Carl Linnaeus was a brilliant botanist. He and his students explored many countries and discovered thousands of new types of plants. However, he is most famous for finding a way of organising these discoveries and naming them; a system that every biologist still uses today.

Complicated flowers

Download a pdf of the instructions here.

You will need...

A flower (preferably still growing) - anything from a garden weed to tree blossom will do!
A pencil
Paper

How long will it take?

You may like to spread this over two lessons.  In the first lesson you can get the students to draw and categorise their plants, in the second you can have a class discussion.  Alternatively the students can draw their plants at home and you will need only one lesson for the discussion.

What to do...

Students can work on their own or in small groups if they are more likely to contribute this way.  They can provide their own plants or you can supply each group with one - if you use plants from the table below you can see which ones are most closely related to each other, choose two or three from each group.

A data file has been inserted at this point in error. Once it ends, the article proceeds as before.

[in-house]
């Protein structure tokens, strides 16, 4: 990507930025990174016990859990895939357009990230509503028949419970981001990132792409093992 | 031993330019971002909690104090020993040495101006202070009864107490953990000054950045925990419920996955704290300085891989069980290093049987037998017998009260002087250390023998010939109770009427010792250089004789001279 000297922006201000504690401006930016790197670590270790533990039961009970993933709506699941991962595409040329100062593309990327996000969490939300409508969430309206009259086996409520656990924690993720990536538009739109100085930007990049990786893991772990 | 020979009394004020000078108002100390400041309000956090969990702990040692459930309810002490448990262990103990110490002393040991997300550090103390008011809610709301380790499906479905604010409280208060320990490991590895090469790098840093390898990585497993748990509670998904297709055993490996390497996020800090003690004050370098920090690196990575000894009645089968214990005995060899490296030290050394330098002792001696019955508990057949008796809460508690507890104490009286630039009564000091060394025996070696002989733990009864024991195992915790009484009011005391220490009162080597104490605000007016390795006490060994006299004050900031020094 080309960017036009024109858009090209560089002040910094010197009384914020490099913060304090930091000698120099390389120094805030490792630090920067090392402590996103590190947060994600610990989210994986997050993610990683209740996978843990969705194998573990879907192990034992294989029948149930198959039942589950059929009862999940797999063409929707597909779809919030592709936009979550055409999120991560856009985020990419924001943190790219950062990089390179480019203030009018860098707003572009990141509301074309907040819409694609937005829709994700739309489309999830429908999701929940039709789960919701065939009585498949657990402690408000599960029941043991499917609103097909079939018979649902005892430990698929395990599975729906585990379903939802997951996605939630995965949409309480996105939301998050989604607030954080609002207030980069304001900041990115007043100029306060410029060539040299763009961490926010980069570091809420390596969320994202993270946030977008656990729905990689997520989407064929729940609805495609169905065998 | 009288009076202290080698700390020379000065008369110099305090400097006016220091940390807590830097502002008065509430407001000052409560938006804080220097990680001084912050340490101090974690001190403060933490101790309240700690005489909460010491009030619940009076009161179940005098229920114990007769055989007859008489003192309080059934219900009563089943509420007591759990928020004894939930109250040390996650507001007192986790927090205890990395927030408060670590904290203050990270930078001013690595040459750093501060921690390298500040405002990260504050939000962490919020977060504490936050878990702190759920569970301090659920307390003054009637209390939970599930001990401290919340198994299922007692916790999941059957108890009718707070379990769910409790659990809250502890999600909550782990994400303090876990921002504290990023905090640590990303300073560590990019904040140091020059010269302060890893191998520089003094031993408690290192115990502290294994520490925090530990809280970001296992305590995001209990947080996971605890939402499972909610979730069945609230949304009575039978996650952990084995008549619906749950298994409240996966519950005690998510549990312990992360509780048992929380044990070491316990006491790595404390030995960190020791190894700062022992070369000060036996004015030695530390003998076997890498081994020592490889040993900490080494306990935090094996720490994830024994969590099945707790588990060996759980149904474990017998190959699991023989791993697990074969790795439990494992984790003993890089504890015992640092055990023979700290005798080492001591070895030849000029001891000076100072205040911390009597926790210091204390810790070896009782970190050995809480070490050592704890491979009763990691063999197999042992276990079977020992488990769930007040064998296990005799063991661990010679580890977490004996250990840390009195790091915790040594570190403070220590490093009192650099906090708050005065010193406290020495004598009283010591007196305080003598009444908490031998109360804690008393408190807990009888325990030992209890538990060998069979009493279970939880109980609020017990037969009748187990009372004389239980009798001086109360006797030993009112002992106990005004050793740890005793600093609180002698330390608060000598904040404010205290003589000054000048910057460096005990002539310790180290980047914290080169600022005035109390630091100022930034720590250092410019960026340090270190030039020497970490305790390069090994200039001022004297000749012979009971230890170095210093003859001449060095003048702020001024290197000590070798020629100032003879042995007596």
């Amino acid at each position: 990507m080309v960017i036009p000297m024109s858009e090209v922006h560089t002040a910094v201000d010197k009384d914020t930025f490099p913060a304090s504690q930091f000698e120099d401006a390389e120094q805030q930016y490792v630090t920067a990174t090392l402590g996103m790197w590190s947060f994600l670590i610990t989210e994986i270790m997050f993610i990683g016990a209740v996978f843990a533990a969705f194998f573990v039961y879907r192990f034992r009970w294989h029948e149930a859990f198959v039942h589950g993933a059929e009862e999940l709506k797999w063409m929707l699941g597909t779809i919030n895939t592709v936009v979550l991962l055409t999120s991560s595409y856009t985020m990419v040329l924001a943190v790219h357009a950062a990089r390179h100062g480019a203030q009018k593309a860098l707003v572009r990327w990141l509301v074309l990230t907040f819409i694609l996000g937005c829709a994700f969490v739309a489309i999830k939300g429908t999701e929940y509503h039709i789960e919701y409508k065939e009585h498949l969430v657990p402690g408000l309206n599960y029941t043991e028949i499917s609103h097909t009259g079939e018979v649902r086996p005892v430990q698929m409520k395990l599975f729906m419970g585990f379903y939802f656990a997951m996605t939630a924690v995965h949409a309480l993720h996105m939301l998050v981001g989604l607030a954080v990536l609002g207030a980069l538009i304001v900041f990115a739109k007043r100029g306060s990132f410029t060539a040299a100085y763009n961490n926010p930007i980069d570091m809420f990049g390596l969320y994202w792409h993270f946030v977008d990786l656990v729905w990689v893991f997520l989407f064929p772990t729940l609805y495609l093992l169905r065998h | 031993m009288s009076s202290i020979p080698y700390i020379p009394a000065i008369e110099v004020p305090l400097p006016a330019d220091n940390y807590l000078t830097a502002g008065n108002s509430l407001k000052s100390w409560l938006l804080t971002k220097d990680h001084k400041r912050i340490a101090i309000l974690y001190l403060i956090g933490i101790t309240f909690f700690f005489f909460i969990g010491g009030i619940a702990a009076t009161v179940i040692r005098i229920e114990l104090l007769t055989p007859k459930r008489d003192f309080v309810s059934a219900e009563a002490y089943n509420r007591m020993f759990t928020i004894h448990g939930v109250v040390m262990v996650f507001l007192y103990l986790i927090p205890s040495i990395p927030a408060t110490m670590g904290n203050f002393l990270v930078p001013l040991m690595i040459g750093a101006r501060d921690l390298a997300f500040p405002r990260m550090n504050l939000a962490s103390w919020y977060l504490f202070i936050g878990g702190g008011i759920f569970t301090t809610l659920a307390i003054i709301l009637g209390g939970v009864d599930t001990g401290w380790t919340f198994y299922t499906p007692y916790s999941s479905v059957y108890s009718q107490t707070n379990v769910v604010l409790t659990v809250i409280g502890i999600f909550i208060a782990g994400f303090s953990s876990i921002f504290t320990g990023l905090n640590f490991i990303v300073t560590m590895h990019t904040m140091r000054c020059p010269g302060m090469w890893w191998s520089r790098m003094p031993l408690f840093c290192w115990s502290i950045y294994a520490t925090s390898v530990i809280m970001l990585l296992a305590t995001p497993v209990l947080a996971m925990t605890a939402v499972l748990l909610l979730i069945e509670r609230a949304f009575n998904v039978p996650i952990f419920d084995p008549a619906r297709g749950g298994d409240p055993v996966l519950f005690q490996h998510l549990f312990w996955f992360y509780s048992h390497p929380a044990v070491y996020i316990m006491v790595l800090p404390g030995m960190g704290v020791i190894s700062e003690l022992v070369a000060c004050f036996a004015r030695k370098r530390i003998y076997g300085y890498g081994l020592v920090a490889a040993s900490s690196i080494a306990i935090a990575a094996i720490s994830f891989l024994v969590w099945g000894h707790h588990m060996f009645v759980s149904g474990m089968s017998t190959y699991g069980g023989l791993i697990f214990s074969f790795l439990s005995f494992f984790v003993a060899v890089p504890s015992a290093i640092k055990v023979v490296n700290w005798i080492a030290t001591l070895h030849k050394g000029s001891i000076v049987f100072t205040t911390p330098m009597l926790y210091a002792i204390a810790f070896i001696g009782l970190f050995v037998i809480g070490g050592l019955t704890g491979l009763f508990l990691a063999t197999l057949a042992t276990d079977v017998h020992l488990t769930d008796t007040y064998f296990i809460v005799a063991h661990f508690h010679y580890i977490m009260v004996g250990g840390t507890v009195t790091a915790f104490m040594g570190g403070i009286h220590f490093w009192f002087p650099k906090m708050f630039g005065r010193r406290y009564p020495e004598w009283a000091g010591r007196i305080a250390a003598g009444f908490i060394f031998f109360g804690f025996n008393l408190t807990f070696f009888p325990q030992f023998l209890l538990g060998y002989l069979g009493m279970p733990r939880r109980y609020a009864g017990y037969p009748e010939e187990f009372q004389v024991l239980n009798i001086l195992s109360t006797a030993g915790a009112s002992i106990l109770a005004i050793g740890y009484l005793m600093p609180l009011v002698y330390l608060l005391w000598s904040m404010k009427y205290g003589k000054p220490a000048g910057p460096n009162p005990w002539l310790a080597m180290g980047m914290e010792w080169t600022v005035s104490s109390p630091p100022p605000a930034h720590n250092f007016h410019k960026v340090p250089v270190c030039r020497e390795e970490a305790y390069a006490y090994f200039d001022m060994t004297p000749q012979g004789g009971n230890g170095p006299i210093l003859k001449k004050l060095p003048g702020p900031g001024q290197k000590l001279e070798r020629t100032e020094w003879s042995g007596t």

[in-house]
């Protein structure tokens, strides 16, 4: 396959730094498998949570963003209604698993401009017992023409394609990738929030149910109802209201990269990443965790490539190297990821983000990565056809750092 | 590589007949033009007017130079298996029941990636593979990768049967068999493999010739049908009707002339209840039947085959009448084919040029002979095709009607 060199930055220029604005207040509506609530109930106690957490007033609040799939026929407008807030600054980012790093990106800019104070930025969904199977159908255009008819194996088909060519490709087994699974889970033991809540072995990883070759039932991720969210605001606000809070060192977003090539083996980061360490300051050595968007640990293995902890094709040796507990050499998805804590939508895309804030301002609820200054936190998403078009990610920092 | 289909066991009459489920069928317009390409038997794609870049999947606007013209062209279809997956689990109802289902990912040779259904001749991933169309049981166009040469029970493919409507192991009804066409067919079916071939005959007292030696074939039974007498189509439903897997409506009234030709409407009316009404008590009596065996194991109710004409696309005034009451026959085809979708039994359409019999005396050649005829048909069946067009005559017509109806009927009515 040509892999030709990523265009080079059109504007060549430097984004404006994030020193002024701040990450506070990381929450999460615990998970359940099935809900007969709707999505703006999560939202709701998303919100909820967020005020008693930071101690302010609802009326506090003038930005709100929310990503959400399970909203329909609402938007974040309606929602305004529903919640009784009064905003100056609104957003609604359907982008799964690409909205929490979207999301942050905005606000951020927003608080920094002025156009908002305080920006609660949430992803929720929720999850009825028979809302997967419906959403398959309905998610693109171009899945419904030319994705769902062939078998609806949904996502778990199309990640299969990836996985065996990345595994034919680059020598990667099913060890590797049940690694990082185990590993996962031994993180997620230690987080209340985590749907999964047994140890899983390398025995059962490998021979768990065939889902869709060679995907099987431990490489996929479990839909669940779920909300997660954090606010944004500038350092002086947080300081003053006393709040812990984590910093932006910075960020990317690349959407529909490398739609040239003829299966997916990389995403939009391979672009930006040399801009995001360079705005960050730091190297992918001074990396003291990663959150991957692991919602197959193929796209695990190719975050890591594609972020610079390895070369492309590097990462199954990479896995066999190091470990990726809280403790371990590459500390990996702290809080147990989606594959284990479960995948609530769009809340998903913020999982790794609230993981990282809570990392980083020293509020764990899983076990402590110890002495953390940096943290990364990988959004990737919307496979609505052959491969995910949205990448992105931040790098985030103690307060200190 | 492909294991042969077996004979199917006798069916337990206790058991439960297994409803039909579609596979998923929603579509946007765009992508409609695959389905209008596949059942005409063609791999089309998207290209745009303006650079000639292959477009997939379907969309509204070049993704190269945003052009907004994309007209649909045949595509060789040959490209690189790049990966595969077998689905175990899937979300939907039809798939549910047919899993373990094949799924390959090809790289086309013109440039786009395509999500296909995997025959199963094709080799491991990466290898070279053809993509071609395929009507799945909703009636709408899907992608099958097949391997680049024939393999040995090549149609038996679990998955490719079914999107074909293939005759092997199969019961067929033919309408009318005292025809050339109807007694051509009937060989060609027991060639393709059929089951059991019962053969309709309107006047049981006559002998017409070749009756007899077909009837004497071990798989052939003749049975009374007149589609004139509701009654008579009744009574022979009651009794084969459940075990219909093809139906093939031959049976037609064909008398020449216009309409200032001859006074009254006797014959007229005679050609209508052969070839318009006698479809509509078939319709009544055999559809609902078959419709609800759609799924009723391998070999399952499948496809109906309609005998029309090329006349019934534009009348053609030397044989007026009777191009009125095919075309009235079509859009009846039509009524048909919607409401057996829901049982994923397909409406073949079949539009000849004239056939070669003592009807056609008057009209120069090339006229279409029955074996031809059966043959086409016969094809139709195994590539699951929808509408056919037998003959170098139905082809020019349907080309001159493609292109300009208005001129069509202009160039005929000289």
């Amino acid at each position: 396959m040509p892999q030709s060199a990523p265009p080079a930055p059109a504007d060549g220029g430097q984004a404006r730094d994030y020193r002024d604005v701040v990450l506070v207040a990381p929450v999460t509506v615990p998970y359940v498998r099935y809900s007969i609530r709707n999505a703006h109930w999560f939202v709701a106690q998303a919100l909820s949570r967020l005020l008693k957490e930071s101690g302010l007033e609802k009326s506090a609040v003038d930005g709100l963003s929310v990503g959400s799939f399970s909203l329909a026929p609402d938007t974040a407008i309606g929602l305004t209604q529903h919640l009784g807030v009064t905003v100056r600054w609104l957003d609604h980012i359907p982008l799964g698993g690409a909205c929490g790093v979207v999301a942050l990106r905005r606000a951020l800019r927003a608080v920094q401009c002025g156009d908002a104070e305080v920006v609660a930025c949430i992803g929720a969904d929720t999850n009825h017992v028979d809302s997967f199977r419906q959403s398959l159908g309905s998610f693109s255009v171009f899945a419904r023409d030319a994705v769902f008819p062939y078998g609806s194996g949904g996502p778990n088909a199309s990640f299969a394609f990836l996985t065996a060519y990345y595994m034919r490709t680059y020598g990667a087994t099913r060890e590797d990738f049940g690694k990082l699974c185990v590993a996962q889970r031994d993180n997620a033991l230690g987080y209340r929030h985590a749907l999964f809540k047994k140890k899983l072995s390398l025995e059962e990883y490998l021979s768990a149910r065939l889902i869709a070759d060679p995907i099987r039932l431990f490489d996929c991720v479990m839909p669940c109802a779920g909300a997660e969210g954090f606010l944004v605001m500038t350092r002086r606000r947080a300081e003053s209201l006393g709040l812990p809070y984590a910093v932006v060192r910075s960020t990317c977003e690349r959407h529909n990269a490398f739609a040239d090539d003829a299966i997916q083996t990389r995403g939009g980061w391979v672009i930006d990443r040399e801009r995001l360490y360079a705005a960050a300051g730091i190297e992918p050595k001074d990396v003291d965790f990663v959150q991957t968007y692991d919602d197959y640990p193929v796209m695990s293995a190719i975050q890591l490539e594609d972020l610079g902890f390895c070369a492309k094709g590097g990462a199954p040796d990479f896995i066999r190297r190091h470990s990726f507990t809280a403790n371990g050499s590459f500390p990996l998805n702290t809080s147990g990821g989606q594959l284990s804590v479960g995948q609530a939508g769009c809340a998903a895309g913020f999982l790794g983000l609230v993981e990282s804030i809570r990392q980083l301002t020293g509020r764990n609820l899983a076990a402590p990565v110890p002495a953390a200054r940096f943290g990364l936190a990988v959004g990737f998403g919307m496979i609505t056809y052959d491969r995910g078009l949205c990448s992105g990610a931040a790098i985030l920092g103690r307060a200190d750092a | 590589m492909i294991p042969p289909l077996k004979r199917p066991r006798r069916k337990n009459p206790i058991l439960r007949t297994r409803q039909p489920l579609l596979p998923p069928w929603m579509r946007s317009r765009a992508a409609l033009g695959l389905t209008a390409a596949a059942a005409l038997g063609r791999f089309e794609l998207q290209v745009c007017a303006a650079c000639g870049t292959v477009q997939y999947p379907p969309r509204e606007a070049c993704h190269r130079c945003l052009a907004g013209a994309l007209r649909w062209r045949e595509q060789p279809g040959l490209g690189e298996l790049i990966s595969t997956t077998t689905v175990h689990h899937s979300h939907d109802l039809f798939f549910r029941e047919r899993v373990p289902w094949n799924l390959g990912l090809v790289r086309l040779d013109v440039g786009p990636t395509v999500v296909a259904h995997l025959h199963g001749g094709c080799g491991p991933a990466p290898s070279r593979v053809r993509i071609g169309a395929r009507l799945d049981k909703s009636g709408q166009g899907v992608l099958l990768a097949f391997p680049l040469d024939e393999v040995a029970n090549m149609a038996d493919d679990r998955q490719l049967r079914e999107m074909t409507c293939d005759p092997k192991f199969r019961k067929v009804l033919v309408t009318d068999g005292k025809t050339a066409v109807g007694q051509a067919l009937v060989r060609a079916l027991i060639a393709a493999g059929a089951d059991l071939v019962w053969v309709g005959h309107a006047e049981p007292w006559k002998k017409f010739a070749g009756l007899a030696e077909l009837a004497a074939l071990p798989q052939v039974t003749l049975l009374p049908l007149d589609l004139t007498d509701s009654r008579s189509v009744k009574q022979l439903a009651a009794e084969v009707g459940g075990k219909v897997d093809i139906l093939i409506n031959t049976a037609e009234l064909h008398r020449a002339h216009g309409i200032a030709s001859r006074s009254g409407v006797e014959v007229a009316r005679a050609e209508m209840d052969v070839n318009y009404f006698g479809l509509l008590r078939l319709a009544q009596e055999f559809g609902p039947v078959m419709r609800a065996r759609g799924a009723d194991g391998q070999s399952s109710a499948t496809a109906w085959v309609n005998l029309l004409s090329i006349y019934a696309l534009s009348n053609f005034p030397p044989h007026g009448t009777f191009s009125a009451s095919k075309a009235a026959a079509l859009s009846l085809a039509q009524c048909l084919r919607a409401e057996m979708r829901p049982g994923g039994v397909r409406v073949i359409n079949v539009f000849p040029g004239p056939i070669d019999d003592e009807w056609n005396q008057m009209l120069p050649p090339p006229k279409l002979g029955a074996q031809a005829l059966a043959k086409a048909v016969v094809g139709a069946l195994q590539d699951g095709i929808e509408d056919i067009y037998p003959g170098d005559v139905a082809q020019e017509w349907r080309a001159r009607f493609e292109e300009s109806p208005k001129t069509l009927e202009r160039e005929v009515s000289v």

1.  Draw a picture of your flower.  In Linnaeus' time there was no photography and part of a botanist's job was to draw very accurate pictures of the plants they were studying.  Don't forget to include the leaves; you may even want to carefully look at the shape and type of roots.

You may want to guide the students by posing some questions like...

How tall is the flower?
What colour it is?
Does it have a smell?
What shape are the leaves?
How many petals are on each flower?

Not all the questions you ask need to be helpful in the classification.  Classification is made ever easier if you have yes or no answers.

2.  Write out the key features of your plant.  Look at the overall shape and height before looking at it in more detail.